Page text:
This time we came from West Yellowstone and made a clockwise loop, on the northern road, past Gibbon Falls to Mammoth Hot Springs, Tower-Roosevelt, past Mount Washburn to Canyon River and the Upper and Lower Falls. We then completed the trip back again through Norris and Madison.

Our circuit took a lot longer than expected, as we were held up with roadworks and an emergency involving a helicopter landing in a car park just in front of us.

From Yellowstone West we drove to Boise, the capitol of Idaho and then on to Portland in Oregon.

We had a coffee break in Idaho Falls a sleepy little place with the Snake River cascading through the centre of town.

The geography in this area of North America is stunning. Rivers raged and there seems to be an endless supply of spectacular scenery around every bend in the road.

Most people in the US seem to finish their meals in about 45 minutes – we take much longer.

This gives us a great opportunity to be spectators of more than one table.

Half the fun of being a traveller is observing life and living in different countries.

The US is a fascinating society and their food a conundrum. The serves are huge and stacked with carbs – fries are a staple. There is no subtlety in the flavors with fresh herbs and spices playing a fleeting role. Yet the choice of sides and extras goes on and on.

There are the Gastro Pubs and fine dining but the average person, when eating out, has a poor quality selection to chose from.

Then there’s what’s been done to Italian cuisine.

Italian has become the ‘World Food’ because it’s simple, easy to prepare, flavorsome and, when eaten properly, well balanced.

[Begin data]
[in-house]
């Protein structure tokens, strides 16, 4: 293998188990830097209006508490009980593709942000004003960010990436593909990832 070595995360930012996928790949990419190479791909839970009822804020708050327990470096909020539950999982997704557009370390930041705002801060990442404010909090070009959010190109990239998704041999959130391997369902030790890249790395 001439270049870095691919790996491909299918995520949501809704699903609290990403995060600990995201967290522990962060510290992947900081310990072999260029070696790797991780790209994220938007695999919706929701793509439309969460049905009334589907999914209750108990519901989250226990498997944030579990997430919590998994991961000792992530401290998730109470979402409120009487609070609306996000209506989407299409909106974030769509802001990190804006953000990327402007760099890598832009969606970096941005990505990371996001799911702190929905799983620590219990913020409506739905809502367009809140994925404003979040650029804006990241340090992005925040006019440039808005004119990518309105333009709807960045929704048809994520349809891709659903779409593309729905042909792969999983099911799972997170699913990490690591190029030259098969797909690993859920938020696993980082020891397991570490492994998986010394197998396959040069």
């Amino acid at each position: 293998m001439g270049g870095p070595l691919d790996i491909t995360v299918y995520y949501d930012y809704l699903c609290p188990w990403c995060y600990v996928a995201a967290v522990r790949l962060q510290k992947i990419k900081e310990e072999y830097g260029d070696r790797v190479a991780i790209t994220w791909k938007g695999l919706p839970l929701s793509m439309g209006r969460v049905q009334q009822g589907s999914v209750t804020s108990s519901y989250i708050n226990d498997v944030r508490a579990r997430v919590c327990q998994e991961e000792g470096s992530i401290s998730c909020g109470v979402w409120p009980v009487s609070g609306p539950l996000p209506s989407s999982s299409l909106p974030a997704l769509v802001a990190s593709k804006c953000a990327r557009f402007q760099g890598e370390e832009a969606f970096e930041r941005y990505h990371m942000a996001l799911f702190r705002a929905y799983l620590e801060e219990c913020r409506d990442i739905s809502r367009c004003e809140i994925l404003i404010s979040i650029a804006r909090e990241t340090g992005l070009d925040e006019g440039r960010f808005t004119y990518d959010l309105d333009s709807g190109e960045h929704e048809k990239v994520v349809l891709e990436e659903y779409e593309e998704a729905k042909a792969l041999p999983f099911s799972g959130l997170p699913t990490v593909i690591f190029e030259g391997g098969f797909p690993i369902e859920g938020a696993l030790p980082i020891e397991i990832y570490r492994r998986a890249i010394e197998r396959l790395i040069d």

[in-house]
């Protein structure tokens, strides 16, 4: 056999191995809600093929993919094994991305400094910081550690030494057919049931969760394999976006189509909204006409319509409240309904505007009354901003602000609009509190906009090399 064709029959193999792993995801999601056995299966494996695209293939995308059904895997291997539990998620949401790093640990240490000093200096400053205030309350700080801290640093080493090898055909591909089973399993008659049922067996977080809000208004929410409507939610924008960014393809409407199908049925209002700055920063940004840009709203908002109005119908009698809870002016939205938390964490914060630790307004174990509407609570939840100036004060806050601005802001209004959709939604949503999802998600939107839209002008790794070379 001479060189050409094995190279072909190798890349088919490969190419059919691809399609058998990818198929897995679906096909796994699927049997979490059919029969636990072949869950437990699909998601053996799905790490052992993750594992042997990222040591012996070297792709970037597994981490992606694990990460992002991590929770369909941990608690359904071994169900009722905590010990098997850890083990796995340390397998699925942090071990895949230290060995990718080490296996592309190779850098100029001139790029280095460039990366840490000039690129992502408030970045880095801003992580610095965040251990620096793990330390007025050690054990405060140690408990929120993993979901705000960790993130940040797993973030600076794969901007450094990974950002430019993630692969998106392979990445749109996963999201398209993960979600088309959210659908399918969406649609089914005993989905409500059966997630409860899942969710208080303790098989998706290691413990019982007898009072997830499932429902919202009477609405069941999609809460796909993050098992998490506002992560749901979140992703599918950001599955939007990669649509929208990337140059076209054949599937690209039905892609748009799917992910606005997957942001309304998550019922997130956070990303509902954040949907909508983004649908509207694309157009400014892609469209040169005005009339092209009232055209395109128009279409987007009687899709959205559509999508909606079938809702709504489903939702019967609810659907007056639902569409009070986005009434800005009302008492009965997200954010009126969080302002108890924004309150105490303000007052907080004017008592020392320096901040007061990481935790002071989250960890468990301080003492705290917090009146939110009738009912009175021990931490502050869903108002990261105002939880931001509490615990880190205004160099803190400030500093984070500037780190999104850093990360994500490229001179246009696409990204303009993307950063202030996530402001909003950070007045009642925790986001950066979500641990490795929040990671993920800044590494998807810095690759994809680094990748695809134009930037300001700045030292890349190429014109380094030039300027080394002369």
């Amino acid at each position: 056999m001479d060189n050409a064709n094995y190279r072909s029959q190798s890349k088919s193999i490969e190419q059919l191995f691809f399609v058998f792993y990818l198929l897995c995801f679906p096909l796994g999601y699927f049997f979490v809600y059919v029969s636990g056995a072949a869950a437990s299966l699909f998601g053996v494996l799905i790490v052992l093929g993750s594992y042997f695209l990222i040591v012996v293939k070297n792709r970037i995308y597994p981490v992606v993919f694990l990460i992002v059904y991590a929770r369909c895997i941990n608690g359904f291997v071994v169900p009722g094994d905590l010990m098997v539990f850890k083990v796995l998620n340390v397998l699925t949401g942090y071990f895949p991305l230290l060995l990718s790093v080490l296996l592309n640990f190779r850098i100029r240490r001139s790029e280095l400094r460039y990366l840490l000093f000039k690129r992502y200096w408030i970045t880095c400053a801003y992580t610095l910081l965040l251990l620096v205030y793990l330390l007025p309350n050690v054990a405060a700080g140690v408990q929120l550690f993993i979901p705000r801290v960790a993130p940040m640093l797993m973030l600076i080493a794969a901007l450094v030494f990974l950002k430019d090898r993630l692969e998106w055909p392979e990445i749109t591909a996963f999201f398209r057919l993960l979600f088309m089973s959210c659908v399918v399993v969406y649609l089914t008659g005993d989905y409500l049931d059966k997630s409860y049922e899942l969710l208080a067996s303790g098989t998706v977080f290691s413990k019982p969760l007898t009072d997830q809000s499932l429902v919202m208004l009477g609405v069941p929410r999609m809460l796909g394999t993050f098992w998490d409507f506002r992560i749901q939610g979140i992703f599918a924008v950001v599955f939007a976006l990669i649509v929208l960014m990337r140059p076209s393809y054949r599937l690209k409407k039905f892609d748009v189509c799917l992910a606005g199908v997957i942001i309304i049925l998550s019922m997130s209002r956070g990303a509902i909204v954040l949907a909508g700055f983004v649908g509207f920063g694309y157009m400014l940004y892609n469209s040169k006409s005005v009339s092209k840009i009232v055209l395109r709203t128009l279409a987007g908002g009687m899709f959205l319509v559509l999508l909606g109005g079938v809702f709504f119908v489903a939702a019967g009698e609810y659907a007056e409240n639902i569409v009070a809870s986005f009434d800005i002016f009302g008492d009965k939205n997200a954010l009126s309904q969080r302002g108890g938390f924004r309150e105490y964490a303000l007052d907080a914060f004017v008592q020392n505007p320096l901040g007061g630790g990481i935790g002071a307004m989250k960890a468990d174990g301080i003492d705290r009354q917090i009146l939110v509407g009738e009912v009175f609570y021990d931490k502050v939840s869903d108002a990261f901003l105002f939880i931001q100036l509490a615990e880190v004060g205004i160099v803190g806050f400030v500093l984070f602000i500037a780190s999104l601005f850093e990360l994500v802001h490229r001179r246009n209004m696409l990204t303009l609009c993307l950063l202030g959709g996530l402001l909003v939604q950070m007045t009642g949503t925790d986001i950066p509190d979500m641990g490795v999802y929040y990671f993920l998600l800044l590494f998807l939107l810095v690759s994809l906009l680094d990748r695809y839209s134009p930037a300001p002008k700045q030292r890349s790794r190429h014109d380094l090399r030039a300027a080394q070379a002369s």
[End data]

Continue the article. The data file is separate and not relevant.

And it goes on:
In the US these criteria have been abandoned. Their take on Italian has been complicated beyond belief.

The sauce has become so complex and so abundant that the pasta is overwhelmed. The basic Italian herbs of oregano, basil and thyme have all been forgotten – as has garlic and even olive oil.

I won’t even go into what has been done to pizza.

Every restaurant seems to try and out-maneuver the next with their toppings.

Comfort food, with high carbs, high sugar and mega serves seems to be the most acceptable.

Cheese seems to be the main additive on all sorts of food. We even had it on fries from Idaho, the home of potatoes in North America.

Yet try and find a cheese platter for desert and you’ll fail.

There are always the exceptions and we found some great ones. These were mainly associated with the craft brewery scene, where the food was as important as the beer and, surprisingly, the wine.

These establishments were frequented by a younger generation who seem to place quality above quantity.

In Boise, Idaho, I actually witnessed a guy leaving food on his plate.

While we might whinge about the food, most of the hotels and motels we stayed at were excellent. Toilets or ‘bathrooms’ were impeccable, especially compared to some places we have been.

Everything also works.

The water is hot, showers heads spray water on you, not the floor or ceiling, and nothing leaks.

There is soap, shampoo, towels and in most cases a hair dryer in the room. What wasn’t provided was readily available at reception.

Salt Lake City, contradictions at every corner.

October 24th, 2015


Salt Lake City is home to the Mormons or The Church of Jesus Christ of the Latter Day Saints (LDS)

They own the city.

Founded in 1847 by Brigham Young and a devout group of farming Mormons, they extensively cultivated the once arid valley. Ever since then they have had a profound influence on the place, even though less than half the population of SLC are members of the LDS Church.

It’s a surprisingly modern and progressive city.